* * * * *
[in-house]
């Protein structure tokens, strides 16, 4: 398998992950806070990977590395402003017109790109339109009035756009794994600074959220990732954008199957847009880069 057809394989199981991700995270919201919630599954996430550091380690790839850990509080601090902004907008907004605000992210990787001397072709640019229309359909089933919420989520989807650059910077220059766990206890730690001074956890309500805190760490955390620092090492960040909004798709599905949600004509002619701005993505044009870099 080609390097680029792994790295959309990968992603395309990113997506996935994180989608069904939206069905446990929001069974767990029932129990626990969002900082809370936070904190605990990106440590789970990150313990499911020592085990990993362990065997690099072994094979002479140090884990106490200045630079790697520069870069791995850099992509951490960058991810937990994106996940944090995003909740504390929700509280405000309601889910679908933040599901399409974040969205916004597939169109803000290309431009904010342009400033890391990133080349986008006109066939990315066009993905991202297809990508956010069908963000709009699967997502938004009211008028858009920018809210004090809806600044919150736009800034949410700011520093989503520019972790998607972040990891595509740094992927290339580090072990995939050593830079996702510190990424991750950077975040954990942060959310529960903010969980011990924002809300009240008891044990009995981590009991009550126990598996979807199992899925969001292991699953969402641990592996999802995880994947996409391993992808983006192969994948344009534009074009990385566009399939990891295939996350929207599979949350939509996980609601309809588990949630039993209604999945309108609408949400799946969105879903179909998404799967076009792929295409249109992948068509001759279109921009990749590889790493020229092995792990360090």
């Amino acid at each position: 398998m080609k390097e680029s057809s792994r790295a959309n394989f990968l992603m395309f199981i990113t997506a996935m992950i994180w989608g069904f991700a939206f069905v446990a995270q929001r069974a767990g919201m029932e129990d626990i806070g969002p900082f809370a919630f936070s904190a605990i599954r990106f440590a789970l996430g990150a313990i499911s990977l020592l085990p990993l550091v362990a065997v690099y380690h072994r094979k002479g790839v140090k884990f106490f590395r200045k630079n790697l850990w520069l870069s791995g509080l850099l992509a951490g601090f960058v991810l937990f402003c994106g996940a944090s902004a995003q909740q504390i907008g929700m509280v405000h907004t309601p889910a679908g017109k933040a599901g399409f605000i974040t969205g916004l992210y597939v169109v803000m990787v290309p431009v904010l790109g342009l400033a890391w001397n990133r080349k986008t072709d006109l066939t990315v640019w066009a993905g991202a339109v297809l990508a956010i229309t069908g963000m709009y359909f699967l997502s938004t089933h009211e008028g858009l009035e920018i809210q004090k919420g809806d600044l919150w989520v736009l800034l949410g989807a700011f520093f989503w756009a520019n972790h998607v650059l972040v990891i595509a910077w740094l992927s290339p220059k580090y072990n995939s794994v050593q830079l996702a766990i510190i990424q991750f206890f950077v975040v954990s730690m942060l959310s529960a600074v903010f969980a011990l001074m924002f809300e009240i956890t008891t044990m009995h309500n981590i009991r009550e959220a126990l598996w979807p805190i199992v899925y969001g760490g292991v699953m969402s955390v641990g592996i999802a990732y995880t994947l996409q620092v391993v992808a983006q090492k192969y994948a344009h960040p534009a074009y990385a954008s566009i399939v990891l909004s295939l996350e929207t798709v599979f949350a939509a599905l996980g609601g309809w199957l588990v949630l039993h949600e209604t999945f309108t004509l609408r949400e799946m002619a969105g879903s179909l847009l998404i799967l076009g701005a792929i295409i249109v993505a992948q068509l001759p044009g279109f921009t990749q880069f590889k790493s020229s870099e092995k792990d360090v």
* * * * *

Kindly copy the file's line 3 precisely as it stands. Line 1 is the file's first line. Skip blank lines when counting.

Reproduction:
């Amino acid at each position: 398998m080609k390097e680029s057809s792994r790295a959309n394989f990968l992603m395309f199981i990113t997506a996935m992950i994180w989608g069904f991700a939206f069905v446990a995270q929001r069974a767990g919201m029932e129990d626990i806070g969002p900082f809370a919630f936070s904190a605990i599954r990106f440590a789970l996430g990150a313990i499911s990977l020592l085990p990993l550091v362990a065997v690099y380690h072994r094979k002479g790839v140090k884990f106490f590395r200045k630079n790697l850990w520069l870069s791995g509080l850099l992509a951490g601090f960058v991810l937990f402003c994106g996940a944090s902004a995003q909740q504390i907008g929700m509280v405000h907004t309601p889910a679908g017109k933040a599901g399409f605000i974040t969205g916004l992210y597939v169109v803000m990787v290309p431009v904010l790109g342009l400033a890391w001397n990133r080349k986008t072709d006109l066939t990315v640019w066009a993905g991202a339109v297809l990508a956010i229309t069908g963000m709009y359909f699967l997502s938004t089933h009211e008028g858009l009035e920018i809210q004090k919420g809806d600044l919150w989520v736009l800034l949410g989807a700011f520093f989503w756009a520019n972790h998607v650059l972040v990891i595509a910077w740094l992927s290339p220059k580090y072990n995939s794994v050593q830079l996702a766990i510190i990424q991750f206890f950077v975040v954990s730690m942060l959310s529960a600074v903010f969980a011990l001074m924002f809300e009240i956890t008891t044990m009995h309500n981590i009991r009550e959220a126990l598996w979807p805190i199992v899925y969001g760490g292991v699953m969402s955390v641990g592996i999802a990732y995880t994947l996409q620092v391993v992808a983006q090492k192969y994948a344009h960040p534009a074009y990385a954008s566009i399939v990891l909004s295939l996350e929207t798709v599979f949350a939509a599905l996980g609601g309809w199957l588990v949630l039993h949600e209604t999945f309108t004509l609408r949400e799946m002619a969105g879903s179909l847009l998404i799967l076009g701005a792929i295409i249109v993505a992948q068509l001759p044009g279109f921009t990749q880069f590889k790493s020229s870099e092995k792990d360090v």